Technology is changing the world at a rapid pace, and students of today must be prepared to engage in global problems, assimilate within an increasingly automated workforce, and develop as critical thinkers and active citizens. In short, STEM (science, technology, engineering, and math) must become a mindset through which students view and process their world to solve the problems of the future.
According to Google, a mindset is “the established set of attitudes held by someone”. In essence, a mindset is the lens through which you view the world, your ‘philosophy on life’. It is your mindset that determines your thoughts, decisions, and ultimately your actions.
The concept of mindsets is not new in education. Based on the work of Stanford University psychologist Carol Dweck, the growth mindset asserts that students and educators “understand that talents and abilities can be developed through effort, good teaching and persistence. They…believe everyone can get smarter if they work at it” (Heggart, 2015).
As the Next Generation Science Standards are systematically adopted, we are seeing a transformational shift in the ways in which students are required to obtain, evaluate, and communicate information within the classroom. Using a three-dimensional approach to K–12 science instruction, the NGSS requires students to integrate all domains of STEM as they ask their own questions and find their own answers. To be successful in this type of inquiry-based learning environment, as well as today’s increasingly global economy, students need not only a growth mindset, but also a STEM mindset.
Similarly, in a study of women working in STEM fields at large companies such as Grace and ExxonMobil Plastics, all indicated that despite the underrepresentation of women in STEM, mindset and attitude was the key determination of success. The women profiled cite common themes for success, with emphasis on attitude and thinking flexibly. These women refused to believe that they were at a disadvantage, and saw STEM as not only their profession, but as their mindset.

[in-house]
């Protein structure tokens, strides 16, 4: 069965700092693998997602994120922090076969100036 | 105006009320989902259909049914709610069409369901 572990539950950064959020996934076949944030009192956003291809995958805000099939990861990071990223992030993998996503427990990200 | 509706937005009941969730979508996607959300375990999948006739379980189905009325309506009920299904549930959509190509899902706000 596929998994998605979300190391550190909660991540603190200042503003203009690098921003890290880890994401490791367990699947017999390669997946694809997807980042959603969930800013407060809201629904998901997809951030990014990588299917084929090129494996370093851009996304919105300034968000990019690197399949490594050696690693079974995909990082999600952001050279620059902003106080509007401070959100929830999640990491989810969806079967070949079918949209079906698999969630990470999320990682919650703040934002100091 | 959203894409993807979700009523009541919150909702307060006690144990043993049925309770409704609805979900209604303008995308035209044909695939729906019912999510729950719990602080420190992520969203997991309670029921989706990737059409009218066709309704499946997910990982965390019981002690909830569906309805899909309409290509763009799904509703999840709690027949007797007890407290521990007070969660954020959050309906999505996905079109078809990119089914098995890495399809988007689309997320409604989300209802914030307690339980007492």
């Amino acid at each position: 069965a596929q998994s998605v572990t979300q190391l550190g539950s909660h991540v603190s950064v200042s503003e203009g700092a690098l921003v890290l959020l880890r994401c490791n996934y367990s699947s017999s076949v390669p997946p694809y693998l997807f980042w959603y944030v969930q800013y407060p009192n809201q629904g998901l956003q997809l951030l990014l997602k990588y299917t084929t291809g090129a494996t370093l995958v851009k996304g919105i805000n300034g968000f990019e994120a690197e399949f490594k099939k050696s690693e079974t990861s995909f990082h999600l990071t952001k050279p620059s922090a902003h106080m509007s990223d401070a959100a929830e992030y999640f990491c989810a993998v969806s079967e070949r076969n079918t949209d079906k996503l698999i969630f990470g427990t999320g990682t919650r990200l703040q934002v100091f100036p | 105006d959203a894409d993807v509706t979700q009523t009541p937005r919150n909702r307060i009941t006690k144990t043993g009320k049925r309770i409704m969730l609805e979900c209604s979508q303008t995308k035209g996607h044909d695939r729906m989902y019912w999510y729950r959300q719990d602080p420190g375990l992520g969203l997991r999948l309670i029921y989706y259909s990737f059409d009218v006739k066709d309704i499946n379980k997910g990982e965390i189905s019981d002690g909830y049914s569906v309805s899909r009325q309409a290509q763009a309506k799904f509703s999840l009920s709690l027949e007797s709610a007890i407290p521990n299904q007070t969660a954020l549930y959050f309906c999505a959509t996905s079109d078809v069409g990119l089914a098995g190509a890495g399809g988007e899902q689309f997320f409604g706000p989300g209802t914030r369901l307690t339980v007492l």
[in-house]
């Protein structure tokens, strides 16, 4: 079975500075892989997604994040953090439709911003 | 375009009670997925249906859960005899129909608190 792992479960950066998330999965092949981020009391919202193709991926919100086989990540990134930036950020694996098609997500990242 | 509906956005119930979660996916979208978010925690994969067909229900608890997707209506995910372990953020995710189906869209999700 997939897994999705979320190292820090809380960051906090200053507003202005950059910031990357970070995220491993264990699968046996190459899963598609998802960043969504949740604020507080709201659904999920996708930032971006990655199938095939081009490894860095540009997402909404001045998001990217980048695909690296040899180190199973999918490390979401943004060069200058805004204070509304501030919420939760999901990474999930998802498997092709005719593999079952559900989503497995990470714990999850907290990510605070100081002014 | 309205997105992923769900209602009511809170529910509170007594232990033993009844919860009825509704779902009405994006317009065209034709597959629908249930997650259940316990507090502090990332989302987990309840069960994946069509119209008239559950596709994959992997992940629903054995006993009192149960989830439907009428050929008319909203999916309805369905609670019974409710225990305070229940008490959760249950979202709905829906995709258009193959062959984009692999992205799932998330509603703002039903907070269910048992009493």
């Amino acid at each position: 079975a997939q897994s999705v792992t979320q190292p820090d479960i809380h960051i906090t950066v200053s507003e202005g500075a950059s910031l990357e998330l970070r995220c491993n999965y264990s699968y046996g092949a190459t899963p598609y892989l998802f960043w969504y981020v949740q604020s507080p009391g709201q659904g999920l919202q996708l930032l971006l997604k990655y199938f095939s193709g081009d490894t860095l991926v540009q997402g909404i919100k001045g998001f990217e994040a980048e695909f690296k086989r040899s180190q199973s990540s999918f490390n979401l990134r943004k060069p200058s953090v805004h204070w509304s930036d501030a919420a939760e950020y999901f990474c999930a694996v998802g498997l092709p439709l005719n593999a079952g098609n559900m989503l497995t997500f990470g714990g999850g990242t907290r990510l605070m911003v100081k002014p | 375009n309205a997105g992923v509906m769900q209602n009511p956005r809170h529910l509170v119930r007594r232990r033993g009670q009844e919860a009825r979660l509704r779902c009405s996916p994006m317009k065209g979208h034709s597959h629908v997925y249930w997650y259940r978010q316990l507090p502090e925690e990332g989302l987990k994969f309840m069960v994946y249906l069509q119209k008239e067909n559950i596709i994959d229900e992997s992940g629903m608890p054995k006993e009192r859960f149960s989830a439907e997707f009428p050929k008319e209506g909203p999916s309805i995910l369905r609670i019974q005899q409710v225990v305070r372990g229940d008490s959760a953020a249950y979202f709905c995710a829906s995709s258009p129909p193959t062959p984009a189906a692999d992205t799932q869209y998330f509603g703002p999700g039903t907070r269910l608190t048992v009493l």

To cultivate the next generation of leaders and innovators, it is critical to instill a STEM mindset. STEM can no longer be communicated as discrete topics of science, technology, engineering, and mathematics. Rather, it must be developed as a mindset through which students view, process, and interpret their world. In a STEM mindset students…
- use the principles of science to ask their own questions and seek truth.
- leverage technology for social good.
- Engineer their own life outcomes.
- approach life through an analytical lens using mathematics and computational thinking.
While such an approach is inherent to the disciplines of STEM, the STEM mindset should not be applied only in the context of STEM-related situations. For example, a broken shoelace would require engineering, a peer conflict could be mediated using technology, or awe of a beautiful sunset could be appreciated through science. When STEM becomes pervasive throughout a student’s life and is applied in all contexts (becomes a mindset), it is then that we will equip diverse learners with the knowledge needed for a meaningful, rewarding future in any discipline.
About the Author:
Ashley Pereira began her career as an inner-city science teacher, and is now adjunct Professor of Science Education at Eastern CT State University, as well as Founder and CEO of Career In STEM®. She is blessed to work with clients throughout the world to provide diversifying STEM experiences, obtain grant funding, and implement innovative STEM and CTE programs. Ashley can be reached at email@example.com.